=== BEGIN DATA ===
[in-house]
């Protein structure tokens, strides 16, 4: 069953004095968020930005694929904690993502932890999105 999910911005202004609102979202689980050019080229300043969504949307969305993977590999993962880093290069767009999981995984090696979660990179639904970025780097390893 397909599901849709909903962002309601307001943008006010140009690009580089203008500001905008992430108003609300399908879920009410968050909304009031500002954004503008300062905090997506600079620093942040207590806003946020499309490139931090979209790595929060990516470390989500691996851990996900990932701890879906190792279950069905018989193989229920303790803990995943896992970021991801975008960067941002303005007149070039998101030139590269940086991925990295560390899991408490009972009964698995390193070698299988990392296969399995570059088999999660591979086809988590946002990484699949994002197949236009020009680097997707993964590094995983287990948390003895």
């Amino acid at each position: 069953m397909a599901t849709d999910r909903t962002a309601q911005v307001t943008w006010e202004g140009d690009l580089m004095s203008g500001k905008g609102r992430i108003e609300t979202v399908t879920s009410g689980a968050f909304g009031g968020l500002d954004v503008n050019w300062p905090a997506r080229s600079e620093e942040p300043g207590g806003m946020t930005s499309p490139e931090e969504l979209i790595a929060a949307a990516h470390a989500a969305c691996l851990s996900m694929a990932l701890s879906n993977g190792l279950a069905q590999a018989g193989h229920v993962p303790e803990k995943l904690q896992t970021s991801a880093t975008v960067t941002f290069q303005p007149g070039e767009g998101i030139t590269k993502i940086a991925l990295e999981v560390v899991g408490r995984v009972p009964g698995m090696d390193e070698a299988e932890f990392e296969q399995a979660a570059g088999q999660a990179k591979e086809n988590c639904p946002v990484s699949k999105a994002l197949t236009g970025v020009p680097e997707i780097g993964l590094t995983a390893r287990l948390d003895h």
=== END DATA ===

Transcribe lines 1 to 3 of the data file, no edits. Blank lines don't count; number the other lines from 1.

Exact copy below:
[in-house]
């Protein structure tokens, strides 16, 4: 069953004095968020930005694929904690993502932890999105 999910911005202004609102979202689980050019080229300043969504949307969305993977590999993962880093290069767009999981995984090696979660990179639904970025780097390893 397909599901849709909903962002309601307001943008006010140009690009580089203008500001905008992430108003609300399908879920009410968050909304009031500002954004503008300062905090997506600079620093942040207590806003946020499309490139931090979209790595929060990516470390989500691996851990996900990932701890879906190792279950069905018989193989229920303790803990995943896992970021991801975008960067941002303005007149070039998101030139590269940086991925990295560390899991408490009972009964698995390193070698299988990392296969399995570059088999999660591979086809988590946002990484699949994002197949236009020009680097997707993964590094995983287990948390003895």
């Amino acid at each position: 069953m397909a599901t849709d999910r909903t962002a309601q911005v307001t943008w006010e202004g140009d690009l580089m004095s203008g500001k905008g609102r992430i108003e609300t979202v399908t879920s009410g689980a968050f909304g009031g968020l500002d954004v503008n050019w300062p905090a997506r080229s600079e620093e942040p300043g207590g806003m946020t930005s499309p490139e931090e969504l979209i790595a929060a949307a990516h470390a989500a969305c691996l851990s996900m694929a990932l701890s879906n993977g190792l279950a069905q590999a018989g193989h229920v993962p303790e803990k995943l904690q896992t970021s991801a880093t975008v960067t941002f290069q303005p007149g070039e767009g998101i030139t590269k993502i940086a991925l990295e999981v560390v899991g408490r995984v009972p009964g698995m090696d390193e070698a299988e932890f990392e296969q399995a979660a570059g088999q999660a990179k591979e086809n988590c639904p946002v990484s699949k999105a994002l197949t236009g970025v020009p680097e997707i780097g993964l590094t995983a390893r287990l948390d003895h």